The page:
Dental Calculus, Everything You Need To Know
What’s dental calculus?
Dental calculus, sometimes referred to as tartar, is mineralized dental plaque. Calculus is present in the majority of humans, but the amount varies greatly between individuals and populations. Calculus development is influenced by oral self-care, frequency of dental treatment, age, systemic health, food, and ethnicity.
Calculus contributes heavily to periodontal disease by retaining tooth plaque on its rough surface.
The human mouth is home to a diverse range of bacteria, both commensal and pathogenic, forming what is known as the human oral microbiome. The most common plaque-forming microbes are Streptococcus and Actinomyces species, but calculus frequently contains Veillonella species.
How dental calculus is formed?
The production of calculus begins with plaque buildup. Plaque is a biofilm that forms on the tooth surface over time and contains anaerobic bacteria and their compounds. It builds up over time if not removed, which is why it is frequent in difficult-to-clean locations like the back teeth. It is also present where the salivary ducts open into the mouth, such as on the inside surface of the lower front teeth and the exterior surfaces of the molars.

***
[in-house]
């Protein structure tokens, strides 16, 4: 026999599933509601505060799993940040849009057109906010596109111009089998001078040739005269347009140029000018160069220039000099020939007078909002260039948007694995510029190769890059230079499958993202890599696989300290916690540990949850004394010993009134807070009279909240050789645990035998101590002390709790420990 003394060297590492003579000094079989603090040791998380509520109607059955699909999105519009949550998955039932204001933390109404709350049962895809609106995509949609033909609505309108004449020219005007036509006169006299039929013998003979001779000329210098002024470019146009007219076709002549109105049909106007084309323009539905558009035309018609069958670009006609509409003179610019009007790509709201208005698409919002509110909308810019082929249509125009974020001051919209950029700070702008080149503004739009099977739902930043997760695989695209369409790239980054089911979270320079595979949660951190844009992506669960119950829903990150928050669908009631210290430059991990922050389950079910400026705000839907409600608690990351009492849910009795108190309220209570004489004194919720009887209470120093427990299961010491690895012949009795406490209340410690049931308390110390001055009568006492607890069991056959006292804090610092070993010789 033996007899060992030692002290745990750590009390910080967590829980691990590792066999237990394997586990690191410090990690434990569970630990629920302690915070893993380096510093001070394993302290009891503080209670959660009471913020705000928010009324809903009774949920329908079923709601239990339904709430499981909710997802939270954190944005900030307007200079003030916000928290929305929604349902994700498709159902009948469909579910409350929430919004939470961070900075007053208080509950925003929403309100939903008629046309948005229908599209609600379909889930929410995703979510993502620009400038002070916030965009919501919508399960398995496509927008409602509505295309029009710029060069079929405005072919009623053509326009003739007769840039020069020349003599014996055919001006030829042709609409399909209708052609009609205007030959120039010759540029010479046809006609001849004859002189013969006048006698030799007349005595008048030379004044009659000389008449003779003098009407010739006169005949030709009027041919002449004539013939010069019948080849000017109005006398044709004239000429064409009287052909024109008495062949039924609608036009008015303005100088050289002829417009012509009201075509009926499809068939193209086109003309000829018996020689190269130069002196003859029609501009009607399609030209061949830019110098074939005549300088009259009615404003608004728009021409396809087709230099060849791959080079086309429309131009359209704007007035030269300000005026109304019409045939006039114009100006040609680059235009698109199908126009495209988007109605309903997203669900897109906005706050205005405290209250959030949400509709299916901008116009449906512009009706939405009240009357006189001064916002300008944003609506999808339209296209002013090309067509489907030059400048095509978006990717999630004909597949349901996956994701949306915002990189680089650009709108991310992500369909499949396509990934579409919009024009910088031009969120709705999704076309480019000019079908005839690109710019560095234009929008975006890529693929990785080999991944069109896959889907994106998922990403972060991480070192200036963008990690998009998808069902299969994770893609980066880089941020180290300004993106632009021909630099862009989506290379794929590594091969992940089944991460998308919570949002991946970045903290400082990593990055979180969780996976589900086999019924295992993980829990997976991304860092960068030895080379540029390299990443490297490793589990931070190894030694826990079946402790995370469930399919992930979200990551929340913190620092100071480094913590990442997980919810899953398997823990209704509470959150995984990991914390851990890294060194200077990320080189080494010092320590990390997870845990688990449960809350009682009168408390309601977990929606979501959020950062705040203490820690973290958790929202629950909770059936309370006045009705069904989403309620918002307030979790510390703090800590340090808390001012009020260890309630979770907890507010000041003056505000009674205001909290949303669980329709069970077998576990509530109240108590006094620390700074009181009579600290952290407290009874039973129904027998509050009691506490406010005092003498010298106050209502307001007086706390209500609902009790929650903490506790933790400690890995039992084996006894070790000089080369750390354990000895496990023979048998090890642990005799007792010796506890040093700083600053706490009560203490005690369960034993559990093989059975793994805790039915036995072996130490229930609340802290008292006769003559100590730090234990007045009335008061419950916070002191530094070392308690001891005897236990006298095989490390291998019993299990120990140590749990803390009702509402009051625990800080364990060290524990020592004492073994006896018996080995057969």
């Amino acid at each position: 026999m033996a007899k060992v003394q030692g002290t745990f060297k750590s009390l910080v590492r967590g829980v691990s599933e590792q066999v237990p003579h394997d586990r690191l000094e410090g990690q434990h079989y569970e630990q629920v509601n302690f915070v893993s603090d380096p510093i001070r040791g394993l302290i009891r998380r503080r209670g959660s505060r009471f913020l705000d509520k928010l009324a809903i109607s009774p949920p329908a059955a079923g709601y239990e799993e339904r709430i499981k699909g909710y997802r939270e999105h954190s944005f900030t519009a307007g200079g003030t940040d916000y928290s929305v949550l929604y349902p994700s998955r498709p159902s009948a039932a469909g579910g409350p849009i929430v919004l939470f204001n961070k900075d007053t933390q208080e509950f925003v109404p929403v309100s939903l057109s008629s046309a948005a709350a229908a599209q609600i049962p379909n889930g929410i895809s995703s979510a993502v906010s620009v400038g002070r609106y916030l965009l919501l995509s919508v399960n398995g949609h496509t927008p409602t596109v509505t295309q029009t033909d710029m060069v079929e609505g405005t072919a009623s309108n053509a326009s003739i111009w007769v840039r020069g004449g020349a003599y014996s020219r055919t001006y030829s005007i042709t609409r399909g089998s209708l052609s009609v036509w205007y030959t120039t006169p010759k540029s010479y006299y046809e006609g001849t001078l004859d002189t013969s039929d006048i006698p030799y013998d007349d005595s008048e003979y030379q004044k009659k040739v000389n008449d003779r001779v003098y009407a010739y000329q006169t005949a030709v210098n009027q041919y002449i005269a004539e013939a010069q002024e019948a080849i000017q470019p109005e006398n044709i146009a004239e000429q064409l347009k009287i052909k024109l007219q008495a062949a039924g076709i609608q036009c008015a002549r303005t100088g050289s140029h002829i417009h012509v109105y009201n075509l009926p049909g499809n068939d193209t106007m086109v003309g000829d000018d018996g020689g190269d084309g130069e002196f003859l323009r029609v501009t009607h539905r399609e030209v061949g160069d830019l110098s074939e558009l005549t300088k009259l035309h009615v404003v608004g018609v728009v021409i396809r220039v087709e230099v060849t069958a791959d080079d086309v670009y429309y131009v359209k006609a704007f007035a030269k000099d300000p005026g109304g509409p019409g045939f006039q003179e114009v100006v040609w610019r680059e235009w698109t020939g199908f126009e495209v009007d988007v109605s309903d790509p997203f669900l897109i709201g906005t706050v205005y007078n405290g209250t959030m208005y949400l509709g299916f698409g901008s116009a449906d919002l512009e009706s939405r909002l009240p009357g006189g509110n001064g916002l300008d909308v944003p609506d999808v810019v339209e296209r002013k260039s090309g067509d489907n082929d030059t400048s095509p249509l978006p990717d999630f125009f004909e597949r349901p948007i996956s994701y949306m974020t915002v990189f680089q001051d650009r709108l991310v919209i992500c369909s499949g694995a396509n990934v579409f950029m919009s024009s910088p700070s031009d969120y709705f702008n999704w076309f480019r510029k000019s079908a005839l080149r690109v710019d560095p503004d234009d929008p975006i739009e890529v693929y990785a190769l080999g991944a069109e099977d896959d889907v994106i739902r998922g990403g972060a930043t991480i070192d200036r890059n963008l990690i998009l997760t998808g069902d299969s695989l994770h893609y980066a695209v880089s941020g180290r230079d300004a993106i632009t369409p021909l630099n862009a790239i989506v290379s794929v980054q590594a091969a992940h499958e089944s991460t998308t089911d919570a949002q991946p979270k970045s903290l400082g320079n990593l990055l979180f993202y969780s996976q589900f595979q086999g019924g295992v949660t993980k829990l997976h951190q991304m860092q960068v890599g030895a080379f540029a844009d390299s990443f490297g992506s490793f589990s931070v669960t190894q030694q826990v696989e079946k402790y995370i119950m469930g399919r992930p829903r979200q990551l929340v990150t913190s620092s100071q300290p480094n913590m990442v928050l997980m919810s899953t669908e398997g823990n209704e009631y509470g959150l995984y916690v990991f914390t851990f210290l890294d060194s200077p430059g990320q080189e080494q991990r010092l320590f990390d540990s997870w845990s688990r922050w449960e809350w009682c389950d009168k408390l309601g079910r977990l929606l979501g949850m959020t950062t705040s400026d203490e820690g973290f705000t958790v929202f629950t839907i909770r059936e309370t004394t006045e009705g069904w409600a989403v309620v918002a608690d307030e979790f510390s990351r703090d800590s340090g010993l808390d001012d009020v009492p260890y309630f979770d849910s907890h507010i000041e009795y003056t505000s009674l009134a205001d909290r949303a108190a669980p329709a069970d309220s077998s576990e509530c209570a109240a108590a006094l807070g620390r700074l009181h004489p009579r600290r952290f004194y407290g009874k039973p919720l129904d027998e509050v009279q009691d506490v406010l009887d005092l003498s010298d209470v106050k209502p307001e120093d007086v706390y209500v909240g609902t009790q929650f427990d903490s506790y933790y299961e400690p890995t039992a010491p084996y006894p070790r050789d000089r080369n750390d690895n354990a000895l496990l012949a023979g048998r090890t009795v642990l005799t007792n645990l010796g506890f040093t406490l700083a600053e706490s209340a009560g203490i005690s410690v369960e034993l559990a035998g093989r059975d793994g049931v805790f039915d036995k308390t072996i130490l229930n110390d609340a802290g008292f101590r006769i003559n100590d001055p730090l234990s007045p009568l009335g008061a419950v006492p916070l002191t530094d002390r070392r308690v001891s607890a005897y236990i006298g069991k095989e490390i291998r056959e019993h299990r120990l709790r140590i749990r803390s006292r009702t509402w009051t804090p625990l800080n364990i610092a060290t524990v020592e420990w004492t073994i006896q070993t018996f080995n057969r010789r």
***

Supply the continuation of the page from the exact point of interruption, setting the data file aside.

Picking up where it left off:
As a byproduct of their metabolism, anaerobic bacteria in tooth plaque create acids. These provide an acidic environment in the mouth, resulting in calcium loss from the tooth enamel (demineralization). Saliva contains calcium, phosphorus, and other elements that are absorbed by tooth plaque and strengthen its structure. Dental calculus is a hardened structure. Its primary component is calcium phosphate, a hard, insoluble substance that sticks to dental enamel.
Dental calculus roughens the surface of the tooth crown and roots, allowing additional bacteria and minerals to cling to the existing plaque much more easily. The roughened surface of dental calculus, together with the acids generated by plaque bacteria, creates an excellent environment for the collection and proliferation of dental plaque. The buildup of new calculus layers on teeth is caused by repeated cycles of acid generation, calcium loss, and calcium phosphate deposits.
Calculus can be either subgingival (below the gum) or supragingival (above the gum). The one above the gum is often yellowish white to brownish yellow in hue, and the one below the gum is a deeper tint that can even be green, grey, or black. This is due to blood cell breakdown chemicals accumulating beneath the gum.
Is dental calculus common?
Yes, The majority of persons worldwide have supra- and subgingival dental calculus. Oral hygiene practices availability to professional care, nutrition, age, ethnic origin, time since last dental cleaning, systemic illness, and prescription drug usage all influence calculus levels and site of development.